A man dies of prostate cancer every 17 minutes!

If you are a man and are least interested in going to the doctor for those little ailments you have, its time you took notice. According to experts areas like cancer, heart disease and other lifestyle related diseases affect men two times more than women. This disparity is also seen in the national health programmes that focus mostly on communicable diseases and on children and women. ‘Men’s Health remains neglected and is not a focus of any national programme as most of them focus on mostly on communicable diseases, child and woman health’, say doctors. ‘The average life span of man is five years shorter than that of a woman in India,’ said Dr Rajeev Sood, head of department of Urology in RML Hospital,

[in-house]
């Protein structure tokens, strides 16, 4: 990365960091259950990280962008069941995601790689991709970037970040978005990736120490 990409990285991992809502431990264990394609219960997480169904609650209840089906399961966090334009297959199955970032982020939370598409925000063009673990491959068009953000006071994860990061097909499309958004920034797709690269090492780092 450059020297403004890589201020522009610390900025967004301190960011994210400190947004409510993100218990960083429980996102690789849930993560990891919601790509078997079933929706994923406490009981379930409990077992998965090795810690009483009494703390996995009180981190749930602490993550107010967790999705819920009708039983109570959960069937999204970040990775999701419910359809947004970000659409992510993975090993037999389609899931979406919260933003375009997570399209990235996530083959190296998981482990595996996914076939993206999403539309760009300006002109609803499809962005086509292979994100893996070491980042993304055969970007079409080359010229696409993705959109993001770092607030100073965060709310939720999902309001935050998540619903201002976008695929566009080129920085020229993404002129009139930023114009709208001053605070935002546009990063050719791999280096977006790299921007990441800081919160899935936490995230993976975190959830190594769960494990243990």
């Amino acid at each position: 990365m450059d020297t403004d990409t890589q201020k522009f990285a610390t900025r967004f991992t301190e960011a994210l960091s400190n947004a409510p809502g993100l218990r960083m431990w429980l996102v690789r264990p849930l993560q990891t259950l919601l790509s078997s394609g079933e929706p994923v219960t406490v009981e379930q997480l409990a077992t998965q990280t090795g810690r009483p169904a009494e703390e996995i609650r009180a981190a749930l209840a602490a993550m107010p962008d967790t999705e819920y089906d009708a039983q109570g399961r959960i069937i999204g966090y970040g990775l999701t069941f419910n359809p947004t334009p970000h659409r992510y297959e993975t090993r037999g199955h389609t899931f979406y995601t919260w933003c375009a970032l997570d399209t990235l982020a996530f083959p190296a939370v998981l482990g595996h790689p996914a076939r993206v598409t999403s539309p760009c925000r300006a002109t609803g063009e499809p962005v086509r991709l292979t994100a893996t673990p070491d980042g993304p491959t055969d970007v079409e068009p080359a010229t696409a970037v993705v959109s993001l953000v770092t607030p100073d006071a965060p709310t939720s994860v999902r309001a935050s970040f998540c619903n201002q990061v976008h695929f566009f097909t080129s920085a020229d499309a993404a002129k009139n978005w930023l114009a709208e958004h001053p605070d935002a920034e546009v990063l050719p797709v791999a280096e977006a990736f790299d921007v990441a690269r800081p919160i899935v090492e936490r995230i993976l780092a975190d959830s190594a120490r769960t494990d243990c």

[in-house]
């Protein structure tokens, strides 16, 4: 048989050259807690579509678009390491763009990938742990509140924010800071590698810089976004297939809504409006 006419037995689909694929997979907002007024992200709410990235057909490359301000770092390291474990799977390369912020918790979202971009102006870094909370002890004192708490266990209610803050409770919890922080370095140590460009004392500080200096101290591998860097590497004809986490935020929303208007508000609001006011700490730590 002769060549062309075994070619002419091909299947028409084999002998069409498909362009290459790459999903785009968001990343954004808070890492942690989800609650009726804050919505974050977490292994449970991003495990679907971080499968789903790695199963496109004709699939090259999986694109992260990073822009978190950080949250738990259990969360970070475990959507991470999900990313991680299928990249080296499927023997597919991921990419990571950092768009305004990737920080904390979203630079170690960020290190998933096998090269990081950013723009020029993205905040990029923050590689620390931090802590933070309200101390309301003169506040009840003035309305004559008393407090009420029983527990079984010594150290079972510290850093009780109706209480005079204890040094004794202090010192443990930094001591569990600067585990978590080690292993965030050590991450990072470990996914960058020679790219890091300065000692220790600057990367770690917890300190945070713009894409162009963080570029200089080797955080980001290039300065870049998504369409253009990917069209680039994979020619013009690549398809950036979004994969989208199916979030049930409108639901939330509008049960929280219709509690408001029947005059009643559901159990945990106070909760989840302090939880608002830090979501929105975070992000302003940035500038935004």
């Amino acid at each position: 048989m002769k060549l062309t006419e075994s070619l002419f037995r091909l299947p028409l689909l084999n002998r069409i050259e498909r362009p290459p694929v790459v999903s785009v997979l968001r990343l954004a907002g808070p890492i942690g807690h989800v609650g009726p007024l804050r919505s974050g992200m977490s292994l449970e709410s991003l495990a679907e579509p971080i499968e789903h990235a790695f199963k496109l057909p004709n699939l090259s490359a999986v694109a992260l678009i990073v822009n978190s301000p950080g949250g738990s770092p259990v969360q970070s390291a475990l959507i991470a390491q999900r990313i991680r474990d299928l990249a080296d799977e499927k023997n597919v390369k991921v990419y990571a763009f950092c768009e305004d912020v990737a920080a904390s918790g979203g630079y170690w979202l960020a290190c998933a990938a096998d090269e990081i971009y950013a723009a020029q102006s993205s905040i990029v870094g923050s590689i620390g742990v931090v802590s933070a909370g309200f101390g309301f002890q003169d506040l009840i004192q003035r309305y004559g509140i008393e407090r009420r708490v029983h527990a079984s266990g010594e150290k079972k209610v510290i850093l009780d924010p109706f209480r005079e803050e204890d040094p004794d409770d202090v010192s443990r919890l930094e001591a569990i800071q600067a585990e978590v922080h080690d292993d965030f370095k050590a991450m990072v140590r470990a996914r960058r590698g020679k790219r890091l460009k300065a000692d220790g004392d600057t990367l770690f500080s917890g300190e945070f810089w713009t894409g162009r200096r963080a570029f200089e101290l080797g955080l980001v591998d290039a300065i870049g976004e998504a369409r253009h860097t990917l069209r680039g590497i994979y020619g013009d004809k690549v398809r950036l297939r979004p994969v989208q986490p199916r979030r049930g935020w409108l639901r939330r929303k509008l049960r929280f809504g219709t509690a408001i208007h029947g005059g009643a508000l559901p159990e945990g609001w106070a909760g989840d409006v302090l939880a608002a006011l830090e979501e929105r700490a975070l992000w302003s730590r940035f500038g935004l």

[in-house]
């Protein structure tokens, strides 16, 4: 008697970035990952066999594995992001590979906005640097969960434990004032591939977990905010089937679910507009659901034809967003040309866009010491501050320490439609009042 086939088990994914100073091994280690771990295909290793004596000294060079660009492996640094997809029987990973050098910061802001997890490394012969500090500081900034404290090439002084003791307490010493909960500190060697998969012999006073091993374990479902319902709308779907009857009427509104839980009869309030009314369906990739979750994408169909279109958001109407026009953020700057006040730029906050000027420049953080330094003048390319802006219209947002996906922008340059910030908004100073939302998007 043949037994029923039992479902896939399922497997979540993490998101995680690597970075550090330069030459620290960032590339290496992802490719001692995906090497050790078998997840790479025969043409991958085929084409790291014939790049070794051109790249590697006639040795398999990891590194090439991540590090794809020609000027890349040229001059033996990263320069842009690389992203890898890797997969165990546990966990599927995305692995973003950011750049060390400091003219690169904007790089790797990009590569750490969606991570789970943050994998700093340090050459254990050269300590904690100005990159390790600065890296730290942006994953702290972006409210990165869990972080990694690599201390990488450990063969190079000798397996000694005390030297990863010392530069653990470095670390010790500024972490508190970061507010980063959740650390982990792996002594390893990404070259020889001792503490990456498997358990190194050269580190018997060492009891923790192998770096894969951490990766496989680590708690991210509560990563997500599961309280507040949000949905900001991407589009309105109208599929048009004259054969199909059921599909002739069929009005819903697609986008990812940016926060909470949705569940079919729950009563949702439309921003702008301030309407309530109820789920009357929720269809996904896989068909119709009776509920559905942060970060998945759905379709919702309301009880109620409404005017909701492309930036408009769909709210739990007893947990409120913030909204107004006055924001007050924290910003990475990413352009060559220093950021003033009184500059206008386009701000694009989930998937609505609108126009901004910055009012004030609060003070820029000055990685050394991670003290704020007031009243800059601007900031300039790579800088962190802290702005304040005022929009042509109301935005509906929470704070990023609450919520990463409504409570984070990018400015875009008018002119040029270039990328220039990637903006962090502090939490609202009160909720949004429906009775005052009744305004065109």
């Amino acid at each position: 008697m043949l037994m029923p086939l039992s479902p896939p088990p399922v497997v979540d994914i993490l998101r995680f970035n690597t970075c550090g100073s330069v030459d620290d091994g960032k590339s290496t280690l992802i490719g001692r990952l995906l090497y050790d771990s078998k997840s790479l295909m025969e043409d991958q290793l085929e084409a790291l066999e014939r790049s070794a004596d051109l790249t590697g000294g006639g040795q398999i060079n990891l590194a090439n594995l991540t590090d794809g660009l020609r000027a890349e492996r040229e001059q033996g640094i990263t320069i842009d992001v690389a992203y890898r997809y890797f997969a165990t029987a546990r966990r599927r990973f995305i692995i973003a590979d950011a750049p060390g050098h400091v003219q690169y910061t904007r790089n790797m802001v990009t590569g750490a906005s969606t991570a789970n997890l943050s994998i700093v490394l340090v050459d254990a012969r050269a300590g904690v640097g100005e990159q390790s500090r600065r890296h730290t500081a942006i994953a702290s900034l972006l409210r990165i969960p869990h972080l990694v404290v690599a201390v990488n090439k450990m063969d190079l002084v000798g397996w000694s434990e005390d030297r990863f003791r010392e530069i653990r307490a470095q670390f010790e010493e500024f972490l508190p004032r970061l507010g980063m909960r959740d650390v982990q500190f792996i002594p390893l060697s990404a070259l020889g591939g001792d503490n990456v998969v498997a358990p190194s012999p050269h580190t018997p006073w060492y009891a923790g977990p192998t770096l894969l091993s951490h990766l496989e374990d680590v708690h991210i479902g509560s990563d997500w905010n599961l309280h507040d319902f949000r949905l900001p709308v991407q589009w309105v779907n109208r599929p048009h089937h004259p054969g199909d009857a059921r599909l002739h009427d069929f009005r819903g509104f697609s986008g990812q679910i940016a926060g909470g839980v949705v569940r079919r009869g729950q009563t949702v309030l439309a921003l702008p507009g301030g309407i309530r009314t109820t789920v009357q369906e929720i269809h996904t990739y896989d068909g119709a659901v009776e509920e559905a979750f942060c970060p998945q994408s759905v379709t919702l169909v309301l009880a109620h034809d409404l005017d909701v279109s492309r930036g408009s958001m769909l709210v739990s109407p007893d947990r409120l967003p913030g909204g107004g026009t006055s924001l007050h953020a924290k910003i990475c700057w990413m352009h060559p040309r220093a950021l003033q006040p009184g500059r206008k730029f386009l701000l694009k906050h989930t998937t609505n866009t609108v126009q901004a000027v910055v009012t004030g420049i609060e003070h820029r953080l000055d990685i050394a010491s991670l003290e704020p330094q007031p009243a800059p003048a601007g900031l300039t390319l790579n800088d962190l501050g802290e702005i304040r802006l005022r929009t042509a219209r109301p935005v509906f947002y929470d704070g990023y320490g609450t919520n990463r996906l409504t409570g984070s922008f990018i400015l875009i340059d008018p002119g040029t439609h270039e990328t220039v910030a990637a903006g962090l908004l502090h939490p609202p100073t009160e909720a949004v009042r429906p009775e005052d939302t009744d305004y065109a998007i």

He said cancer, stone disease (like kidney stones etc.) as well as those of heart and life style grip men 2-4 times more than women. To address the issue and discuss health programmes that can be framed for them on a national scale, the Urological Society of India is all set to host the 47th annual conference here from tomorrow.

‘Studies have shown that the incidences of prostate cancer are growing by one per cent every year. A new case occurs every 2.5 minutes and a man dies from prostate cancer every 17 minutes. ‘It has become the second most frequently diagnosed cancer after lung cancer. Of the 7.6 million deaths due to cancer worldwide, one-sixth are caused by prostate cancer,’ said Sood who is organising secretary of USICON 2014. Could you be at risk of suffering from the disease?

The conference aims at enhancing the skills of urologists in the performance of advanced urologic endoscopic surgery. The five-day conference will be attended by over 3000 urologists across India, SAARC countries, US, Europe (UK, France, Germany, Spain) and Australia.